Do I need to make everything from scratch? No. There are now many great products catering to PCOS nutritional requirements. A healthy PCOS diet shares elements with other popular diets. For example, foods marketed at the keto diet, Whole-30, and the primal / paleo diet are often suitable for PCOS.

Are these recipes suitable for my family? Absolutely. PCOS recipes are perfect for anyone wanting to eat a healthy whole-food-based diet. Children and active men may need more carbohydrates than those included in my PCOS-friendly meals. But these can be added as sides. Examples include adding extra rice, quinoa, or starchy vegetables.

Do I need to change these recipes during pregnancy? No. These recipes are all well-suited for pregnancy. During the later stages of pregnancy, some doctors may recommend you get more carbohydrates though. This will depend on your personal circumstances.

Do you have any Keto PCOS recipes? Some of the above PCOS recipes are suitable for a keto diet. This is because many of them include meat, fish, or eggs with large servings of non-starchy vegetables. I don’t recommend a keto diet for PCOS though. I explain my recommended macros for PCOS here.

What should I stop eating with PCOS? The most important foods to avoid with PCOS are sugar, sugary carbs, gluten, dairy, vegetable oils, and processed foods.

What are the best foods for PCOS weight loss? Eggs, meat, fish, and seafood are some of the best foods for PCOS weight loss. High-fiber, low-glycemic whole grains, and vegetables are also essential for healthy weight loss. Learn more about how to lose weight with PCOS here.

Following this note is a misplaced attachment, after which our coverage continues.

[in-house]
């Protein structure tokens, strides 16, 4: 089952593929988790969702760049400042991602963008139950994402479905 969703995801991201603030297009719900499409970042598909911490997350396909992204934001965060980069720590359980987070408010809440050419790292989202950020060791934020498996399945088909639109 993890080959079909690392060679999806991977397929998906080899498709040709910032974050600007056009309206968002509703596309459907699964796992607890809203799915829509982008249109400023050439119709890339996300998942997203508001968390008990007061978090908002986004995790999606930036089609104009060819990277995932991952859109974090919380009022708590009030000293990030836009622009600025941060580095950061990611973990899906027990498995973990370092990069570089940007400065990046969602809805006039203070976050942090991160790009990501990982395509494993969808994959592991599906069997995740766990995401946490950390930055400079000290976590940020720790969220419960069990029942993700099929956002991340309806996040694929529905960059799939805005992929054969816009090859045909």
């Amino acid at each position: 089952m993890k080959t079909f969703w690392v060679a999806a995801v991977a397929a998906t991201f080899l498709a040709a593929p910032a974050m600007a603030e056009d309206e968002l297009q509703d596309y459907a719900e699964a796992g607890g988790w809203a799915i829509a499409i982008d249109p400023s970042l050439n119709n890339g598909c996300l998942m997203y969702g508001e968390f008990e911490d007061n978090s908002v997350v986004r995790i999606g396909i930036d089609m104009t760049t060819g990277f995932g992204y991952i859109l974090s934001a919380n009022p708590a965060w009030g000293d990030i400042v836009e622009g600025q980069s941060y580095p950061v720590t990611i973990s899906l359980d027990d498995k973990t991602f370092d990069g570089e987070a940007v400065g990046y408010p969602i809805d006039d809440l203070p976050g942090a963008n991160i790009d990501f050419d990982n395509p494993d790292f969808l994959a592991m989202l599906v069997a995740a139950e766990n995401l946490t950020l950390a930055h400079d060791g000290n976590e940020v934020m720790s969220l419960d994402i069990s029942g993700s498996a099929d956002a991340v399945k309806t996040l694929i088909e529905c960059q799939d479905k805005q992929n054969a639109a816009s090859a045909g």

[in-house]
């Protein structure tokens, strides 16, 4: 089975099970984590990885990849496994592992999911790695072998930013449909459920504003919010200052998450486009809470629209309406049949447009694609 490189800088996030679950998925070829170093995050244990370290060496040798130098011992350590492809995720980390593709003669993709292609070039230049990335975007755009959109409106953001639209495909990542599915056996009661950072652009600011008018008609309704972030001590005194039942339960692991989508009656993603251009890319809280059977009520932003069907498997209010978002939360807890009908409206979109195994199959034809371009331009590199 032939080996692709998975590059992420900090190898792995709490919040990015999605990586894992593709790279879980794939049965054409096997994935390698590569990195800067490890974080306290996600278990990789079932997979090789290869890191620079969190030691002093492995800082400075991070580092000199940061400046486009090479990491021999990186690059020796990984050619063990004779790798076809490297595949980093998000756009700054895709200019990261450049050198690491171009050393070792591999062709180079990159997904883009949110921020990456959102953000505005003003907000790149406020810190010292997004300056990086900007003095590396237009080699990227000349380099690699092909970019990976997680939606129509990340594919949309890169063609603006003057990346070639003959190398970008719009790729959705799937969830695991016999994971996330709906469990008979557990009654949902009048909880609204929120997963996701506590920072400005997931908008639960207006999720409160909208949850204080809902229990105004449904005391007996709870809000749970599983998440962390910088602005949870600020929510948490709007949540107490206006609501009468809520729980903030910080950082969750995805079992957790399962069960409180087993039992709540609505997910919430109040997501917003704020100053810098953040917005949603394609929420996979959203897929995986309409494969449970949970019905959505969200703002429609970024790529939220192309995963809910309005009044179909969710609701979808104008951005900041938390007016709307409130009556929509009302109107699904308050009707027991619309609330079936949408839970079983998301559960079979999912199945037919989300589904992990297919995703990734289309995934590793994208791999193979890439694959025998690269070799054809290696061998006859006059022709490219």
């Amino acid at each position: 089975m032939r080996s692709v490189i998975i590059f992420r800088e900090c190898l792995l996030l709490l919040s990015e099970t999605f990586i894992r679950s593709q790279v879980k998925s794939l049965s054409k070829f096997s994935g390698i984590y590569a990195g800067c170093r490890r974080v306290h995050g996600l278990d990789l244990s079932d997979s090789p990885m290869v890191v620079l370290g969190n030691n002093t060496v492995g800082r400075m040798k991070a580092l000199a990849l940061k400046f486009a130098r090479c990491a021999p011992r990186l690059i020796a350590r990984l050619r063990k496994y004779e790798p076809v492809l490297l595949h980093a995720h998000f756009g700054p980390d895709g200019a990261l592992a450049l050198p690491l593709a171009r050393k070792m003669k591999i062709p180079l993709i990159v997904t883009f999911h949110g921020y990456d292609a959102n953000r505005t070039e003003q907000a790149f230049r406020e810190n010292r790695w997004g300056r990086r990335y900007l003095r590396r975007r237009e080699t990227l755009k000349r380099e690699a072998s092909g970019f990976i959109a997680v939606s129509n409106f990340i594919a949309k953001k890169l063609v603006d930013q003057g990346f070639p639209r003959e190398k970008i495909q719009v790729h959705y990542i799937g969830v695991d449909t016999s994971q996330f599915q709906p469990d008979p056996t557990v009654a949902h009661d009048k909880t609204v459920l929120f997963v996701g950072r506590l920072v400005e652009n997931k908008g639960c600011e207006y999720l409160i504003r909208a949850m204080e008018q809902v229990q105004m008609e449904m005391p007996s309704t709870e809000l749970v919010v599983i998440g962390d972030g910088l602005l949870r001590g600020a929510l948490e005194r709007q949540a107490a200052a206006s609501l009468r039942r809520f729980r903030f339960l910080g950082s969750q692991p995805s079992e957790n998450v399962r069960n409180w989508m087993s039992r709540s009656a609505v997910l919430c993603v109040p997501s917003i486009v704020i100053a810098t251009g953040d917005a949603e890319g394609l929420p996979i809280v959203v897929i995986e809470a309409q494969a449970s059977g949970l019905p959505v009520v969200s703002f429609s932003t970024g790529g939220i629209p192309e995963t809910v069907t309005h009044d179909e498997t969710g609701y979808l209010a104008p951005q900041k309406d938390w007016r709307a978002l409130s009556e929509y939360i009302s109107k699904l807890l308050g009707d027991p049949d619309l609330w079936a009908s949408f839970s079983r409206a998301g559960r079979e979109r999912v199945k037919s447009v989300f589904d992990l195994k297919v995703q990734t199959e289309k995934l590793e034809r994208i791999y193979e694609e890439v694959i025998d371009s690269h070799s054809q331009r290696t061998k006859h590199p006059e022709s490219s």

Should I be restricting calories? No. Despite its popularity for weight loss, caloric restriction is not recommended for women with PCOS. It’s been well documented in the scientific literature that restriction diets are ineffective over the long term [6]. It’s much better to control macros for PCOS, rather than calories.

Does eating more fat make you gain weight? No. In 2010, researchers published a critical assessment of the Dietary Guidelines Advisory Committee (DGAC) report [7]. They concluded that this top US nutritional authority ‘failed to provide sufficient evidence to conclude that decreases in dietary saturated fat, salt, and animal protein lead to positive health outcomes.’